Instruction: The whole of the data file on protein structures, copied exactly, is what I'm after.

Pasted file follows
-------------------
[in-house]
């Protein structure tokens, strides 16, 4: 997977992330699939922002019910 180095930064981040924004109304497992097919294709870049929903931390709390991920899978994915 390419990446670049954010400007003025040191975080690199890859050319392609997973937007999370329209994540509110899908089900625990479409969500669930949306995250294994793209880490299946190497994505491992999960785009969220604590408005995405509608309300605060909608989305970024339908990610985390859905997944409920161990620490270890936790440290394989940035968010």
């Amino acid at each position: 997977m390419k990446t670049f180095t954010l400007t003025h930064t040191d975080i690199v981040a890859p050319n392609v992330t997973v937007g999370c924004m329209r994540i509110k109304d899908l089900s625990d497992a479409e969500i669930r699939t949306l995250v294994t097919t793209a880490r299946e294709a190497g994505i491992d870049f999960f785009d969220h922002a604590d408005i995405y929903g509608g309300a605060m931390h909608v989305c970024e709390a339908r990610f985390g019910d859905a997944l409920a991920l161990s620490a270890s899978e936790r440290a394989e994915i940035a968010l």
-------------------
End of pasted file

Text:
[in-house]
């Protein structure tokens, strides 16, 4: 997977992330699939922002019910 180095930064981040924004109304497992097919294709870049929903931390709390991920899978994915 390419990446670049954010400007003025040191975080690199890859050319392609997973937007999370329209994540509110899908089900625990479409969500669930949306995250294994793209880490299946190497994505491992999960785009969220604590408005995405509608309300605060909608989305970024339908990610985390859905997944409920161990620490270890936790440290394989940035968010």
């Amino acid at each position: 997977m390419k990446t670049f180095t954010l400007t003025h930064t040191d975080i690199v981040a890859p050319n392609v992330t997973v937007g999370c924004m329209r994540i509110k109304d899908l089900s625990d497992a479409e969500i669930r699939t949306l995250v294994t097919t793209a880490r299946e294709a190497g994505i491992d870049f999960f785009d969220h922002a604590d408005i995405y929903g509608g309300a605060m931390h909608v989305c970024e709390a339908r990610f985390g019910d859905a997944l409920a991920l161990s620490a270890s899978e936790r440290a394989e994915i940035a968010l």